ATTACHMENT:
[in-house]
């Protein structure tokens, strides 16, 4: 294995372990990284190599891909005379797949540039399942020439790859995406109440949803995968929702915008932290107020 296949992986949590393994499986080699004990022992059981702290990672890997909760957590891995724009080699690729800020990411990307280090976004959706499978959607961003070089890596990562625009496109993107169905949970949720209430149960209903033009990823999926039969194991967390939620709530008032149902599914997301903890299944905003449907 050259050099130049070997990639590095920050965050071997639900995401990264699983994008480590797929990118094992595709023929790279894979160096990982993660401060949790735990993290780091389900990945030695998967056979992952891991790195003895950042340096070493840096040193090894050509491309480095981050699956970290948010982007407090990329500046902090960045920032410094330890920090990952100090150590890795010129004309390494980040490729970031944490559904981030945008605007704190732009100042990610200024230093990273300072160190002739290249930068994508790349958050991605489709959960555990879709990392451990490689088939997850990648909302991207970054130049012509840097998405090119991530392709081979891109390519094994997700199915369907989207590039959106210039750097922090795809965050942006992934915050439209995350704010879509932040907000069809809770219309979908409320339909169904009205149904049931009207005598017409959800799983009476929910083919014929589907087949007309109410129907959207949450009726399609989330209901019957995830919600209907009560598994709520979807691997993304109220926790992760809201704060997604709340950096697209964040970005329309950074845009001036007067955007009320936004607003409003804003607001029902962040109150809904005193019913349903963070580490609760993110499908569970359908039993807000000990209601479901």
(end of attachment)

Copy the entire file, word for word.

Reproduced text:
[in-house]
């Protein structure tokens, strides 16, 4: 294995372990990284190599891909005379797949540039399942020439790859995406109440949803995968929702915008932290107020 296949992986949590393994499986080699004990022992059981702290990672890997909760957590891995724009080699690729800020990411990307280090976004959706499978959607961003070089890596990562625009496109993107169905949970949720209430149960209903033009990823999926039969194991967390939620709530008032149902599914997301903890299944905003449907 050259050099130049070997990639590095920050965050071997639900995401990264699983994008480590797929990118094992595709023929790279894979160096990982993660401060949790735990993290780091389900990945030695998967056979992952891991790195003895950042340096070493840096040193090894050509491309480095981050699956970290948010982007407090990329500046902090960045920032410094330890920090990952100090150590890795010129004309390494980040490729970031944490559904981030945008605007704190732009100042990610200024230093990273300072160190002739290249930068994508790349958050991605489709959960555990879709990392451990490689088939997850990648909302991207970054130049012509840097998405090119991530392709081979891109390519094994997700199915369907989207590039959106210039750097922090795809965050942006992934915050439209995350704010879509932040907000069809809770219309979908409320339909169904009205149904049931009207005598017409959800799983009476929910083919014929589907087949007309109410129907959207949450009726399609989330209901019957995830919600209907009560598994709520979807691997993304109220926790992760809201704060997604709340950096697209964040970005329309950074845009001036007067955007009320936004607003409003804003607001029902962040109150809904005193019913349903963070580490609760993110499908569970359908039993807000000990209601479901």